GST tax rate proposal disappointing, says former finance secretary Vijay Kelkar

By: ENS Economic Bureau | Mumbai | Published:October 22, 2016 2:43 am

Vijay Kelkar, former finance secretary and Chairman of the 13th Finance Commission on Friday said the recent proposal of the government to have a  four rate slab for the Goods and Services Tax (GST) rate was “disappointing” as it “robs the GST of its efficiency enhancing potential”.

Kelkar said with the tax rate fixed by the GST Council, the growth impact on the economy will be only one fourth of the high potential impact that the 13th Finance Commission had estimated. Apart from this, the proposed tax structure will lead to high compliance costs and classification disputes. Kelkar also said the next GST structure may lead to “potential slackening of tax efforts by the States as they have been promised 100 per cent compensation of the shortfall”.

“To me the approach outlined by the authorities signals a disappointing beginning which well could have been otherwise; a thundering take off to shock and awe the domestic and international community and capital markets,” said Kelkar while delivering the Shankar Aiyar Memorial Lecture in Chennai on Fiscal Reforms in the Federal Framework.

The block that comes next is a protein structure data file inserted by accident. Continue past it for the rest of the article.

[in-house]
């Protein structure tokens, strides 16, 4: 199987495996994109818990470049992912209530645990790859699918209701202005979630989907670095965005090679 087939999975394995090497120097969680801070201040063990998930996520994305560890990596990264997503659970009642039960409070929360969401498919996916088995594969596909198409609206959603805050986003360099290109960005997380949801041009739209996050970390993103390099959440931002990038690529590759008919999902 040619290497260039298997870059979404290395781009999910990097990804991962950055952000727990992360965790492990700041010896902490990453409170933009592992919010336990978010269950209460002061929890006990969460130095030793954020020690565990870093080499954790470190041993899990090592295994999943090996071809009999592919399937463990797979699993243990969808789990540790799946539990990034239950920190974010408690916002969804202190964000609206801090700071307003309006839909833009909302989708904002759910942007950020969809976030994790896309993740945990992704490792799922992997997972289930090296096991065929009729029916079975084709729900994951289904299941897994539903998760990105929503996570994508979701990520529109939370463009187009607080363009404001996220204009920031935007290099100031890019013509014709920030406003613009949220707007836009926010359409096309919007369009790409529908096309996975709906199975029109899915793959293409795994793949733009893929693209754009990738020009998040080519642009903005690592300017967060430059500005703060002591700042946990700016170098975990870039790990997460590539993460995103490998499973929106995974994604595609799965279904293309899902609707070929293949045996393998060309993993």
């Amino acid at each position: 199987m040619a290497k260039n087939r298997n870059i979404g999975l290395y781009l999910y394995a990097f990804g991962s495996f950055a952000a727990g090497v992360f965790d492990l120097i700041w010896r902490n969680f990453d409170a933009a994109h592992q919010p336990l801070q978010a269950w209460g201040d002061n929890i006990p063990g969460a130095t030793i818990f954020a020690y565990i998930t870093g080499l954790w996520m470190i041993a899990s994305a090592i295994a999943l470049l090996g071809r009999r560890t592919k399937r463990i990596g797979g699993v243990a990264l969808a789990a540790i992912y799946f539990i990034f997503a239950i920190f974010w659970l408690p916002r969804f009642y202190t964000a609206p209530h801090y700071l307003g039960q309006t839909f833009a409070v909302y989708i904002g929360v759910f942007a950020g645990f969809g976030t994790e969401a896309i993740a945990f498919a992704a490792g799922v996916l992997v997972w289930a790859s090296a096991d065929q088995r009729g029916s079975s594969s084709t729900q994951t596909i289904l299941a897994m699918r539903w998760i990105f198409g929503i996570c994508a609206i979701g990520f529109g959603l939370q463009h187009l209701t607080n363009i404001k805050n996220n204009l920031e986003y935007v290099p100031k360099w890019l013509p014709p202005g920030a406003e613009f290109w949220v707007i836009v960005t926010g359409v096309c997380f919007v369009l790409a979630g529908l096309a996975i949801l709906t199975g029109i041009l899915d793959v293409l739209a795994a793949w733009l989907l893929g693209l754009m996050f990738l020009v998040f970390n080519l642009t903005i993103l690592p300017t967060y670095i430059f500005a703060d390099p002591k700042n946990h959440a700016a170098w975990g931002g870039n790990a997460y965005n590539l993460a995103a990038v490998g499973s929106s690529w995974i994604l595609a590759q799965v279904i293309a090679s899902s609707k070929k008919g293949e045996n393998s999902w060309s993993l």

“Growing adverse reactions due to the unfolding of these problems will, I am sure, persuade the authorities to
change its approach and follow a path more like the one outlined by the 13th Finance Commission and once again
seize the initiative on stimulating growth and equity. I have no doubt that we will eventually move from one nation, one tax to one nation, one tax, one registration and one rate and I am sure this single rate will be closer to 12 per cent,” said Kelkar.

On fiscal federalism, Kelkar said if vertical and horizontal imbalances are not satisfactorily resolved, it can
lead to political discontent that can threaten national security. Kelkar said India needs serious policy intervention to reduce regional disparities in per-capita incomes between the most and least developed regions of the country.

“For instance, in developed countries the ratio of per-capita incomes between the most and least developed regions
seldom exceeds 2, whereas in our case it can be a high 5 to 6…..This issue too if kept unresolved can lead to a
serious threat to Indian integrity. This is thus a fit case for serious fiscal policy intervention,” said Kelkar.

Kelkar also said the government should broaden the role of Niti Aayog and give it resources for giving grants to the lagging States and regions. This will help to attain growth acceleration and reduce developmental gap.